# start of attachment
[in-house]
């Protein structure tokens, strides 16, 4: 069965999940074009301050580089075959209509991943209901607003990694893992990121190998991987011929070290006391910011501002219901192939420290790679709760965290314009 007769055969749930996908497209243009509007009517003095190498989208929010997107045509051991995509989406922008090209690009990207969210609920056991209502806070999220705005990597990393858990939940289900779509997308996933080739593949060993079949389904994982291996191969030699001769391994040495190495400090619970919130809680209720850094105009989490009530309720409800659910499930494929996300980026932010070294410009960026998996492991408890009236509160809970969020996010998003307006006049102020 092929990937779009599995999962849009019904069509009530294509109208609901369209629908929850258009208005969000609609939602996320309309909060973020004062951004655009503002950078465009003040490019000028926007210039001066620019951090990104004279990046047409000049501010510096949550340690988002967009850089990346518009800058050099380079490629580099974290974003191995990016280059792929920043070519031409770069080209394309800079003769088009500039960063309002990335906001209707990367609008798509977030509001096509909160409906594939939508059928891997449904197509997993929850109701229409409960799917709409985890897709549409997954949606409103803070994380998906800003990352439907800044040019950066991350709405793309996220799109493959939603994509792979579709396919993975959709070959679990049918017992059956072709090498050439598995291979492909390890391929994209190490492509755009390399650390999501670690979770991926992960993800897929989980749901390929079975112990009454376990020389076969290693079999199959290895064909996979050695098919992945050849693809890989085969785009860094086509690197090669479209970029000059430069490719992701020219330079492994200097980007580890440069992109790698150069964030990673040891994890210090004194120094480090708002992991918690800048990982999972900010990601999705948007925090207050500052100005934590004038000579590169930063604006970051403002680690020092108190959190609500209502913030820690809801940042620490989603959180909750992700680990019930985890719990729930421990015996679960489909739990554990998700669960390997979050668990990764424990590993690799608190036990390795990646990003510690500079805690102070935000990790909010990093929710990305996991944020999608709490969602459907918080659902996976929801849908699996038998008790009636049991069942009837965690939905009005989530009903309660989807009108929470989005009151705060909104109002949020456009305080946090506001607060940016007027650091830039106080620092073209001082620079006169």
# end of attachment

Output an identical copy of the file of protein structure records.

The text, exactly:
[in-house]
């Protein structure tokens, strides 16, 4: 069965999940074009301050580089075959209509991943209901607003990694893992990121190998991987011929070290006391910011501002219901192939420290790679709760965290314009 007769055969749930996908497209243009509007009517003095190498989208929010997107045509051991995509989406922008090209690009990207969210609920056991209502806070999220705005990597990393858990939940289900779509997308996933080739593949060993079949389904994982291996191969030699001769391994040495190495400090619970919130809680209720850094105009989490009530309720409800659910499930494929996300980026932010070294410009960026998996492991408890009236509160809970969020996010998003307006006049102020 092929990937779009599995999962849009019904069509009530294509109208609901369209629908929850258009208005969000609609939602996320309309909060973020004062951004655009503002950078465009003040490019000028926007210039001066620019951090990104004279990046047409000049501010510096949550340690988002967009850089990346518009800058050099380079490629580099974290974003191995990016280059792929920043070519031409770069080209394309800079003769088009500039960063309002990335906001209707990367609008798509977030509001096509909160409906594939939508059928891997449904197509997993929850109701229409409960799917709409985890897709549409997954949606409103803070994380998906800003990352439907800044040019950066991350709405793309996220799109493959939603994509792979579709396919993975959709070959679990049918017992059956072709090498050439598995291979492909390890391929994209190490492509755009390399650390999501670690979770991926992960993800897929989980749901390929079975112990009454376990020389076969290693079999199959290895064909996979050695098919992945050849693809890989085969785009860094086509690197090669479209970029000059430069490719992701020219330079492994200097980007580890440069992109790698150069964030990673040891994890210090004194120094480090708002992991918690800048990982999972900010990601999705948007925090207050500052100005934590004038000579590169930063604006970051403002680690020092108190959190609500209502913030820690809801940042620490989603959180909750992700680990019930985890719990729930421990015996679960489909739990554990998700669960390997979050668990990764424990590993690799608190036990390795990646990003510690500079805690102070935000990790909010990093929710990305996991944020999608709490969602459907918080659902996976929801849908699996038998008790009636049991069942009837965690939905009005989530009903309660989807009108929470989005009151705060909104109002949020456009305080946090506001607060940016007027650091830039106080620092073209001082620079006169």